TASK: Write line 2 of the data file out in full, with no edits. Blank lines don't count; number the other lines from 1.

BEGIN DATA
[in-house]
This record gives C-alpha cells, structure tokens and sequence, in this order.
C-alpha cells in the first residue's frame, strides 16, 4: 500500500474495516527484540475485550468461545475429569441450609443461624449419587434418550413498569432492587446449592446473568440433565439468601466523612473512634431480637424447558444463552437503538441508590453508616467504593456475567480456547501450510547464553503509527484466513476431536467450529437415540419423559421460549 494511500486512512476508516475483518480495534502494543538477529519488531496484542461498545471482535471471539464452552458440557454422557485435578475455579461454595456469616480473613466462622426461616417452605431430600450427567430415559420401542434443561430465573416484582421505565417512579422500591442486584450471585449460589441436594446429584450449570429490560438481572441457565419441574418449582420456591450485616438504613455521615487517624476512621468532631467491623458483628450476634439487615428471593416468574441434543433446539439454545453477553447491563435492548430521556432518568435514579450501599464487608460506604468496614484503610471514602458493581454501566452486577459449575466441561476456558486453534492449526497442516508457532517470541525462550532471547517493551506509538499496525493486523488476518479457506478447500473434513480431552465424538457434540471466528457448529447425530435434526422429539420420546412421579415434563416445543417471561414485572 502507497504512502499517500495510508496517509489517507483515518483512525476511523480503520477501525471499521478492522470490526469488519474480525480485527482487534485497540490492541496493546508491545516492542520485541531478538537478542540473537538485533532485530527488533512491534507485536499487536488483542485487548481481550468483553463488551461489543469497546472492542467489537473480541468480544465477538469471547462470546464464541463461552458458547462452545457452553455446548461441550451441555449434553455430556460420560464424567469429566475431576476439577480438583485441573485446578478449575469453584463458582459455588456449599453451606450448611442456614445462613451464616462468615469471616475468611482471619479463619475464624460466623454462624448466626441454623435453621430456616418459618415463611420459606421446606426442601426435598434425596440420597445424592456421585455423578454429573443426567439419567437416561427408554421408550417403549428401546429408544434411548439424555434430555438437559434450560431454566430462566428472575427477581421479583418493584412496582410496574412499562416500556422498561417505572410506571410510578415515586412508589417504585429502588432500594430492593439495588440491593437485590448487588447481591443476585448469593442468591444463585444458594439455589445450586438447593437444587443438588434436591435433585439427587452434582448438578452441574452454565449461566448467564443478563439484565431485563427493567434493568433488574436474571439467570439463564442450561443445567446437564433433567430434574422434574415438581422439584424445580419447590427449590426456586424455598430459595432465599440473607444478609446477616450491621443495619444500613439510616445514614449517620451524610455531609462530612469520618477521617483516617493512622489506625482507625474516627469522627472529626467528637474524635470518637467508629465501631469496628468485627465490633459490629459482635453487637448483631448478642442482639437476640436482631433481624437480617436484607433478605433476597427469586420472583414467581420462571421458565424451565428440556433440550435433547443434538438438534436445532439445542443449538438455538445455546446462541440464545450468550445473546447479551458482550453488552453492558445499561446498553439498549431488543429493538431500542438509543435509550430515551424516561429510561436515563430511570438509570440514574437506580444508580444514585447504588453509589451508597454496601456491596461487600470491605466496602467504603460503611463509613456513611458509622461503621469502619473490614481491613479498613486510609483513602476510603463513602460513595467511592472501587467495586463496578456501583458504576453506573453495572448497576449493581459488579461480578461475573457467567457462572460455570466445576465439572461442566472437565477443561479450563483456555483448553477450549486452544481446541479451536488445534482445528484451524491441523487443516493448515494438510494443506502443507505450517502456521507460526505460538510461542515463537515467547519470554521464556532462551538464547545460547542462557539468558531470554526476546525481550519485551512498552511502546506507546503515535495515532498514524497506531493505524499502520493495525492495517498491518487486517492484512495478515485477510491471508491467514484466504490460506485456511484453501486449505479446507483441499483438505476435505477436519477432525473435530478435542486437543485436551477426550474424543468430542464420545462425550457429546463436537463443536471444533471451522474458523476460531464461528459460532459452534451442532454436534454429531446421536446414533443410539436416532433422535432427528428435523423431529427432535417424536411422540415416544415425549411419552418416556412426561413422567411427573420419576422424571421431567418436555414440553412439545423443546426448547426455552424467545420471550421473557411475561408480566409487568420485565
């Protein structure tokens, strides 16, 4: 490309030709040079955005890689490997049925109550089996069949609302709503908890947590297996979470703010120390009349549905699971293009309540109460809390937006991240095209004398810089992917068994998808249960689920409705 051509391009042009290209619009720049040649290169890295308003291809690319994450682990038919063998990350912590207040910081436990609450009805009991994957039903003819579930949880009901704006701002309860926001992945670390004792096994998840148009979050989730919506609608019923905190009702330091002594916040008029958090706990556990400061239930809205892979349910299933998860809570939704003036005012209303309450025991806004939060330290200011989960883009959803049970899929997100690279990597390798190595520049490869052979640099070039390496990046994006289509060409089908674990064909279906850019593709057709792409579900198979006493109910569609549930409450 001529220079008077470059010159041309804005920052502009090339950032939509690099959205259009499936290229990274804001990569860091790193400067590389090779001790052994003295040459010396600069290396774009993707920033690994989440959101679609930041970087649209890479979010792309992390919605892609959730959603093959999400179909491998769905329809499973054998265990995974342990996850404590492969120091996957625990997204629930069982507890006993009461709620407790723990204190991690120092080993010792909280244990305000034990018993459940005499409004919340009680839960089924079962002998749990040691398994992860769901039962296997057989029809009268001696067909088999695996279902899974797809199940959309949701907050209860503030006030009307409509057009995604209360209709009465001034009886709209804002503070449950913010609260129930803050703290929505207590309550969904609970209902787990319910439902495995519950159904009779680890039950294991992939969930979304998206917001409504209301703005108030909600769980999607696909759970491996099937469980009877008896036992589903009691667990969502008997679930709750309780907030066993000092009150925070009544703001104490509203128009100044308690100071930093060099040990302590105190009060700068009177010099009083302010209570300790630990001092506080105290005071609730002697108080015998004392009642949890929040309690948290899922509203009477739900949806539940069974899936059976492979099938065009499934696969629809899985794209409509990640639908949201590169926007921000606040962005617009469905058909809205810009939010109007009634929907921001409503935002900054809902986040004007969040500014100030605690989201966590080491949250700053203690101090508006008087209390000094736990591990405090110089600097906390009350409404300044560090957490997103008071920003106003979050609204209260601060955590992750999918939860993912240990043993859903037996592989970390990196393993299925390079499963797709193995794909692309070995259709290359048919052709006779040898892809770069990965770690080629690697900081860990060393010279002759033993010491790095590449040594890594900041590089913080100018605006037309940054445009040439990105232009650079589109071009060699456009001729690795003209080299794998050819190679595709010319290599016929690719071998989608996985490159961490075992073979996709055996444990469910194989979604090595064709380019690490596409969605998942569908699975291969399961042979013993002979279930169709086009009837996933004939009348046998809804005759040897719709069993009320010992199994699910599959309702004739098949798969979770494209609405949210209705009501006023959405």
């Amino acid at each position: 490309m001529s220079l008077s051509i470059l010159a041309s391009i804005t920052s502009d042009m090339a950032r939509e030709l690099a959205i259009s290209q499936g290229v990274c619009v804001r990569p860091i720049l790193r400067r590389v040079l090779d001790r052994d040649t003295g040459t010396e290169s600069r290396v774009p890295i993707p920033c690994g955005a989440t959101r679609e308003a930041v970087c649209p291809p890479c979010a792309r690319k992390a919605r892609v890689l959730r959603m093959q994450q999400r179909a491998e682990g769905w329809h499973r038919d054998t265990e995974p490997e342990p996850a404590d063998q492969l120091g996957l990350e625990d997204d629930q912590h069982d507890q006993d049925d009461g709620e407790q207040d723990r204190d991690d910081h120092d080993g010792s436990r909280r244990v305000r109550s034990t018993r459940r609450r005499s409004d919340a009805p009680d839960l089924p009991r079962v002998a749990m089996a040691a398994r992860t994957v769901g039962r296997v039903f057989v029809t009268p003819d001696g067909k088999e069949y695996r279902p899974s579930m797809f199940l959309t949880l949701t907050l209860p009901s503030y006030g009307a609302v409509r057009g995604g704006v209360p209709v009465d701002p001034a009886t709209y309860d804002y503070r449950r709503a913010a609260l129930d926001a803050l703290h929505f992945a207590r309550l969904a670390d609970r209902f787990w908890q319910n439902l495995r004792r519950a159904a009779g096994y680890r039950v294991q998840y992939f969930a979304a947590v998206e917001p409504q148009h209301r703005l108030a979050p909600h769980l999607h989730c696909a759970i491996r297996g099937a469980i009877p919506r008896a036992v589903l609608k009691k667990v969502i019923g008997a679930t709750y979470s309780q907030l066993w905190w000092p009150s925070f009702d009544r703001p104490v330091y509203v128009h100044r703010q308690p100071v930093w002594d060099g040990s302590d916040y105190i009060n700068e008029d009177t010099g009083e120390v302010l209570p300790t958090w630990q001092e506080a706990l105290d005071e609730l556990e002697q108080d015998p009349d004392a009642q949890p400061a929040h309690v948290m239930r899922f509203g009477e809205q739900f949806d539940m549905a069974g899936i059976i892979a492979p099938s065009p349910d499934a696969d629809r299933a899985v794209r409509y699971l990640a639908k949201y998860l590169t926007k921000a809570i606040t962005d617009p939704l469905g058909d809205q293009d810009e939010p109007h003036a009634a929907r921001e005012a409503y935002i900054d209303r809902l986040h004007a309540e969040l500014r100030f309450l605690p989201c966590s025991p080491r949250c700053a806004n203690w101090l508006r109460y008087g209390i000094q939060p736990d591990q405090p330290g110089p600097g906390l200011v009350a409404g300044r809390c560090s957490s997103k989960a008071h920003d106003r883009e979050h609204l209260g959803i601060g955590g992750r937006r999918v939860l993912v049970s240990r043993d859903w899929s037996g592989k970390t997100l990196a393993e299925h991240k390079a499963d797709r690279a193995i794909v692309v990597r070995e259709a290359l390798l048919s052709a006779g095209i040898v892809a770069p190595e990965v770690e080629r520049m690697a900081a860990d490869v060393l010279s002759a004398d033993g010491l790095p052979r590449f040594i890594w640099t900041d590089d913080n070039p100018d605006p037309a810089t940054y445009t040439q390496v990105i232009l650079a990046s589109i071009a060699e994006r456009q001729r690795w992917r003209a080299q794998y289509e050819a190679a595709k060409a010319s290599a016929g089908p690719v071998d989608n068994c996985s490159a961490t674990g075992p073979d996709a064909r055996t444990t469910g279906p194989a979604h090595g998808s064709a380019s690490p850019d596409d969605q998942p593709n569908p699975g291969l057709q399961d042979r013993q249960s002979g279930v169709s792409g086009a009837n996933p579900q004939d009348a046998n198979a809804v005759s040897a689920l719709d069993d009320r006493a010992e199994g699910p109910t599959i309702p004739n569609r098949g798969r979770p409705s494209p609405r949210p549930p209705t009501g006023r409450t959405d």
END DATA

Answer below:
This record gives C-alpha cells, structure tokens and sequence, in this order.